Thabo Mbeki’s speech at Alfred Nzo’s funeral. 22 January 2000

November 9, 2012 § 8 Comments

The days pass, each year giving birth to its successor. What has passed becomes the past as time erodes the memory of what was living experience.

In their recalling, old joys expand into enlarged pleasure.

Old wounds fade away into forgotten scars or linger on as a quiet pain without a minder.

Those who gave generously of their talents to lighten our moments of darkness, do not want the embarrassment of the enthusiasm of our gratitude.

Those who brought us intolerable pain and took away our days of light insist that nothing should be recalled, lest we impose on them the pain of guilt and on ourselves the pain of our memories.

And so what was slides away as though it never was.

The kaffirs and the Bantus and the Europeans, the pass laws and the group areas, the surplus people huddled together in the cold and desolate veld – all has passed, as though it never was.

The haunting tragedy of human beasts of burden, who worked on the soil and in the bowels of the earth, merely as factors of production, with fewer rights than the machines by their side -that too has passed as though it never was.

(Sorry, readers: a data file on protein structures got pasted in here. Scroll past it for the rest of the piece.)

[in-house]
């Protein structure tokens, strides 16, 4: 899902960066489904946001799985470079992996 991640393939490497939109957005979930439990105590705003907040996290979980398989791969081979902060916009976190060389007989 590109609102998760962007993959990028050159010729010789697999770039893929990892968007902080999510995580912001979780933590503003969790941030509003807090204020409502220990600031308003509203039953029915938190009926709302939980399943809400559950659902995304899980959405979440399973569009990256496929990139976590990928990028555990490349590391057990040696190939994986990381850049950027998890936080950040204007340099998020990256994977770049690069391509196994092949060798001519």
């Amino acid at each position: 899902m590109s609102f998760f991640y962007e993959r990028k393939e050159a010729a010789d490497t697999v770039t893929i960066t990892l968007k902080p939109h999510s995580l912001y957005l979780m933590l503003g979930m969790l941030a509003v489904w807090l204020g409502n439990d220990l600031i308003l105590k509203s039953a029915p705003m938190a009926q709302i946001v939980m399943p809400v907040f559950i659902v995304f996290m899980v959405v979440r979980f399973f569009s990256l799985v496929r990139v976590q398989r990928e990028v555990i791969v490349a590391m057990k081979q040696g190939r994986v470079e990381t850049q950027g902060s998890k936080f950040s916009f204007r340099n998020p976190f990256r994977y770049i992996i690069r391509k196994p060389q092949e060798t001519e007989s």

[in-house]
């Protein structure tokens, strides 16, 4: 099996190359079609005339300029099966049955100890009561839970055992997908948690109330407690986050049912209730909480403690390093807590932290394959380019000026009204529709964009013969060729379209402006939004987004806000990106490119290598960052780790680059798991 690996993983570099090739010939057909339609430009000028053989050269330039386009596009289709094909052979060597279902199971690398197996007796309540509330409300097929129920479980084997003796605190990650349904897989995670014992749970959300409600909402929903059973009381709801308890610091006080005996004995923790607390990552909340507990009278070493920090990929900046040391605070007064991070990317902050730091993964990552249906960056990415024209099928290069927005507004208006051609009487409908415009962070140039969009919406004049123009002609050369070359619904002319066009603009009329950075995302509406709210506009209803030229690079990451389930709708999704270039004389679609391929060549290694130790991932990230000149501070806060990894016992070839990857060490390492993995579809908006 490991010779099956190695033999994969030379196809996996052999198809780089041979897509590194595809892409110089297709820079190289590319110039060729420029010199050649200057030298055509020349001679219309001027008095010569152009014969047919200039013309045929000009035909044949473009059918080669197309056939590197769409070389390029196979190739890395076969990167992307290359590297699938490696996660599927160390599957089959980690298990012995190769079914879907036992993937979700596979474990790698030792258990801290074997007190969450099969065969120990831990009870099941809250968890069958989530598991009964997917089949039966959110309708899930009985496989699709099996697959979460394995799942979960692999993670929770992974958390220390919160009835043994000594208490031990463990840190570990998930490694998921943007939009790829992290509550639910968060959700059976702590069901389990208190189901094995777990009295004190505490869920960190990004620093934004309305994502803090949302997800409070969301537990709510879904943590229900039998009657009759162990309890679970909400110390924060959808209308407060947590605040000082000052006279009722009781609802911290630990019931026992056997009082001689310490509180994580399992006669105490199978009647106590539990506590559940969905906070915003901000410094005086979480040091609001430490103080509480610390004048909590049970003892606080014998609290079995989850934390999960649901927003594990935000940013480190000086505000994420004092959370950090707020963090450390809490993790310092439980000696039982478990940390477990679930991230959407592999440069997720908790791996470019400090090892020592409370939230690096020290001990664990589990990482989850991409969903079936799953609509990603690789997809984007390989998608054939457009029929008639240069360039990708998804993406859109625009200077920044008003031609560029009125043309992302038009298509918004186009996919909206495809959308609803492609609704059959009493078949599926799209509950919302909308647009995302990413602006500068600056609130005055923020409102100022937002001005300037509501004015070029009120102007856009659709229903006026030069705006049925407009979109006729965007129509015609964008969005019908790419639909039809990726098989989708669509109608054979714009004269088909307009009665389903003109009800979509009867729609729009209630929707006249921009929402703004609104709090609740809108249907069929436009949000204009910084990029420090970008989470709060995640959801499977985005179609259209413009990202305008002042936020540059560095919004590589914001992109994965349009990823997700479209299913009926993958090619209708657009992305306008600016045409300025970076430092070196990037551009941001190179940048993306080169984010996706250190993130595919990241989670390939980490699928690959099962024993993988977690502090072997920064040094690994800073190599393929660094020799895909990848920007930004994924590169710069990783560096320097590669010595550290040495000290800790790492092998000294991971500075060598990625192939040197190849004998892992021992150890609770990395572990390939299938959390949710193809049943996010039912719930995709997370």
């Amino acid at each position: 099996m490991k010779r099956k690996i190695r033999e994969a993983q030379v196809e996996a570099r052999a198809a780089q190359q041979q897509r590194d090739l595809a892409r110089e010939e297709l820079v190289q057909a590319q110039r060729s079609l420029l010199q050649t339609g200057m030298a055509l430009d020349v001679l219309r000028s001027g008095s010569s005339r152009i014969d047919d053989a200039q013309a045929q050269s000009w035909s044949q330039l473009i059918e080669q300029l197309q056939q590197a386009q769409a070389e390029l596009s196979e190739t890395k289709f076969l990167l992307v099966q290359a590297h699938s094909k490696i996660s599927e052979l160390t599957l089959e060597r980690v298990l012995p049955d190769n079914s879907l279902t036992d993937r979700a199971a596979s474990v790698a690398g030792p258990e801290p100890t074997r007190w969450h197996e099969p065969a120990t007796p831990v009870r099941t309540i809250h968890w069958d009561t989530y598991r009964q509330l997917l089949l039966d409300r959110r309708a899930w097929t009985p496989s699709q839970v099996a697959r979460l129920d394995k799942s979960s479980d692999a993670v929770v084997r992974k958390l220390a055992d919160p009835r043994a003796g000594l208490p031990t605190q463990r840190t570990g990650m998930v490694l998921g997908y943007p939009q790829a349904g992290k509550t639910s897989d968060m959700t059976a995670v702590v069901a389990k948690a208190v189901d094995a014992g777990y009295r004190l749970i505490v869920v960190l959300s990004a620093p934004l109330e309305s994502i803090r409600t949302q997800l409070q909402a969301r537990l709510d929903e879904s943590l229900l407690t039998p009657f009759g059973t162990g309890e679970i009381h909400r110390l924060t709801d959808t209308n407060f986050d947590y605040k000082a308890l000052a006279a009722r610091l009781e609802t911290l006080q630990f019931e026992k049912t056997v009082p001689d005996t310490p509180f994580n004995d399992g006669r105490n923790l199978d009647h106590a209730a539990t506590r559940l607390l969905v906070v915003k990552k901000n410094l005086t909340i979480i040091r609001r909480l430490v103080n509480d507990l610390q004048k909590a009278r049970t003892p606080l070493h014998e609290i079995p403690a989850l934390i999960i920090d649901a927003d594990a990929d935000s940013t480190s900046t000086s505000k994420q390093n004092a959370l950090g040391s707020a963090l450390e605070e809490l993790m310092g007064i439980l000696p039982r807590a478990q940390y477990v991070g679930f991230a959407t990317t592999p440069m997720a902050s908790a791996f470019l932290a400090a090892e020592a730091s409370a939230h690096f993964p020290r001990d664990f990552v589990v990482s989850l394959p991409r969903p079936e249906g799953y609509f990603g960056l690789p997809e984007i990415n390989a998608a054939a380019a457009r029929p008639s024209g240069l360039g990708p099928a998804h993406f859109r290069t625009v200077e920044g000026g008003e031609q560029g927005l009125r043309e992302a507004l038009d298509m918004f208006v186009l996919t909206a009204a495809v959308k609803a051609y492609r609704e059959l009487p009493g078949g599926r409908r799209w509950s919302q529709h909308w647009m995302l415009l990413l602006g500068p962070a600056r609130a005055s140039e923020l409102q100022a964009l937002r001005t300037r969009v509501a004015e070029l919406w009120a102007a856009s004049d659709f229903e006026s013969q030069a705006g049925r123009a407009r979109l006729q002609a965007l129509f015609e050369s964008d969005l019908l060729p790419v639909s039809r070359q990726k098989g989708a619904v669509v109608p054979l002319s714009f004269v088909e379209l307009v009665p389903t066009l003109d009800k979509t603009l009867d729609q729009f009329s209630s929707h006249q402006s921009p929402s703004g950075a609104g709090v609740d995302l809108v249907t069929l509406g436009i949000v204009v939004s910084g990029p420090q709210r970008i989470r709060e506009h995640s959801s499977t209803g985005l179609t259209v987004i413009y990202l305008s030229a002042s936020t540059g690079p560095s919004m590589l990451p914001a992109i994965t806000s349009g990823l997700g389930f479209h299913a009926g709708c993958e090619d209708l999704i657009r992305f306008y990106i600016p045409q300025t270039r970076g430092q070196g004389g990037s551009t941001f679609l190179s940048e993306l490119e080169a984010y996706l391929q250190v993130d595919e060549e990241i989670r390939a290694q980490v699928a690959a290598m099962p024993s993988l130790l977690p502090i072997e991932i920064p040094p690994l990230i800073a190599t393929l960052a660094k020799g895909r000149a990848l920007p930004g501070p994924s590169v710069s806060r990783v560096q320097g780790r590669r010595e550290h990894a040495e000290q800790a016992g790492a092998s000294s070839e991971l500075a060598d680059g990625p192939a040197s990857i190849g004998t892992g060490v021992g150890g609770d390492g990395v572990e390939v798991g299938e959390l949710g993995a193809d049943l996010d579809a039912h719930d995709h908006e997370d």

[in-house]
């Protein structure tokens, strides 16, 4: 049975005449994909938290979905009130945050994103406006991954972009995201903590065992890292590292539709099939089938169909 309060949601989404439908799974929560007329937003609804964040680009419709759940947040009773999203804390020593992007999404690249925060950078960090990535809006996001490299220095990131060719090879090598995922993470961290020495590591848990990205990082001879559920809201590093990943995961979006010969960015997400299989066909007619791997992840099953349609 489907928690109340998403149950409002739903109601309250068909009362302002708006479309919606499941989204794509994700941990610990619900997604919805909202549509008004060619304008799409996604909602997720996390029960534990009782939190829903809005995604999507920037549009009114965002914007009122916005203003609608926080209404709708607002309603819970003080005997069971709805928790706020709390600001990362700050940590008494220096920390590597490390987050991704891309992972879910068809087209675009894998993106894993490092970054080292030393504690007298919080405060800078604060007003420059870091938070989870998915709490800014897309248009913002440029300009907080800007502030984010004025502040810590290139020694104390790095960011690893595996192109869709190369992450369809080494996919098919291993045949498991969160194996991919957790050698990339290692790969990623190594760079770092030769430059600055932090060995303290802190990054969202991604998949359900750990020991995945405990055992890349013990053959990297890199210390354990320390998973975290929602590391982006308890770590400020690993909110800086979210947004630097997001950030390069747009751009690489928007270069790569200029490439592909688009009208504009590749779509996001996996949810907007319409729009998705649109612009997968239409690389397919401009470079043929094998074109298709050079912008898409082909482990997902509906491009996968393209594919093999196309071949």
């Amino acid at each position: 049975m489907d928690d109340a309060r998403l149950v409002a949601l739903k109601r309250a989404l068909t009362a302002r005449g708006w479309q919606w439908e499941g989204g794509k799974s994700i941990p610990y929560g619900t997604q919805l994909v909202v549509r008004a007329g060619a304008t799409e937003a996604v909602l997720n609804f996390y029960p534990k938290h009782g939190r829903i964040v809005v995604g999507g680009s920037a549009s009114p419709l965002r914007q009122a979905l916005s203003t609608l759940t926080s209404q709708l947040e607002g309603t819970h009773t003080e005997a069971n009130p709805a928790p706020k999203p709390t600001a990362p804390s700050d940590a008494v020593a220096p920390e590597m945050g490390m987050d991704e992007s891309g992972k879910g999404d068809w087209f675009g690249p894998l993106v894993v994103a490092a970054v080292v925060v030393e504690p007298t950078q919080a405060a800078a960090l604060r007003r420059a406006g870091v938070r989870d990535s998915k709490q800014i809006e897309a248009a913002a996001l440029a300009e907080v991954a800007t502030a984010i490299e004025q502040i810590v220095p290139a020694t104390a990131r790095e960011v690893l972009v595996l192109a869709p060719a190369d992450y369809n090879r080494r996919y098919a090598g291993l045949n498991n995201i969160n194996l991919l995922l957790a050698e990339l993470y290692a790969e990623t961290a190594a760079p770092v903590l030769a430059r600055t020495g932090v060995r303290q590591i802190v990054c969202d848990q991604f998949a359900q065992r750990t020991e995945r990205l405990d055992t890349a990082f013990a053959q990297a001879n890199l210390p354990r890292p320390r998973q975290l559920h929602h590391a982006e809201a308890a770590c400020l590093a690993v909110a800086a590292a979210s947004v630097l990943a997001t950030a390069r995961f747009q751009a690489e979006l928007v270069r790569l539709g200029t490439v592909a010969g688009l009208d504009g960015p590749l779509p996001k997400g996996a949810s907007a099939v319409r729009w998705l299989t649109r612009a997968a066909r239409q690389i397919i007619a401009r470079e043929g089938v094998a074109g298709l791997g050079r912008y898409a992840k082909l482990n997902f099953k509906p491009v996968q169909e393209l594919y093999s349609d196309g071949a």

The early morning knock of the police, the solitary confinement, the torture and death in the police cells – all has passed as though it never was.

The stories that were told, which transformed patriots into mindless, blood-thirsty terrorists at the service of ungodly foreign powers, and the long days and nights in prison and in exile – all lingers on only as a nightmarish image of what might have been.

The death at Bulhoek, at Alexandra, in New Brighton, at Sharpeville, in Soweto, at Sebokeng and in Shobashobane – they too become part of an imagined tragedy that never was.

One after the other, the stars that brightened the firmament of a generation have been extinguished:

Albert Luthuli
James Calata
Z.K. Matthews
Leslie Massina
Moses Kotane
J.B. Marks
Braam Fischer
Lilian Ngoyi
Duma Nokwe
Helen Joseph
Yusuf Dadoo
Frances Baard
Moses Mabbida
Oscar Mpetha
Sabata Dalindyebo
Alex la Guma
Mike Harmel
M.P. Naicker
Stephen Dlamini
Ruth First
Mark Shope
Robert Resha
Joe Slovo
Harry Gwala
Jack Hodgson
Jack Simons
Trevor Huddleston
Dorothy Nyembe
Oliver Tambo
Thomas Nkobi
Alfred Nzo.

Time has swallowed up our heroes and heroines.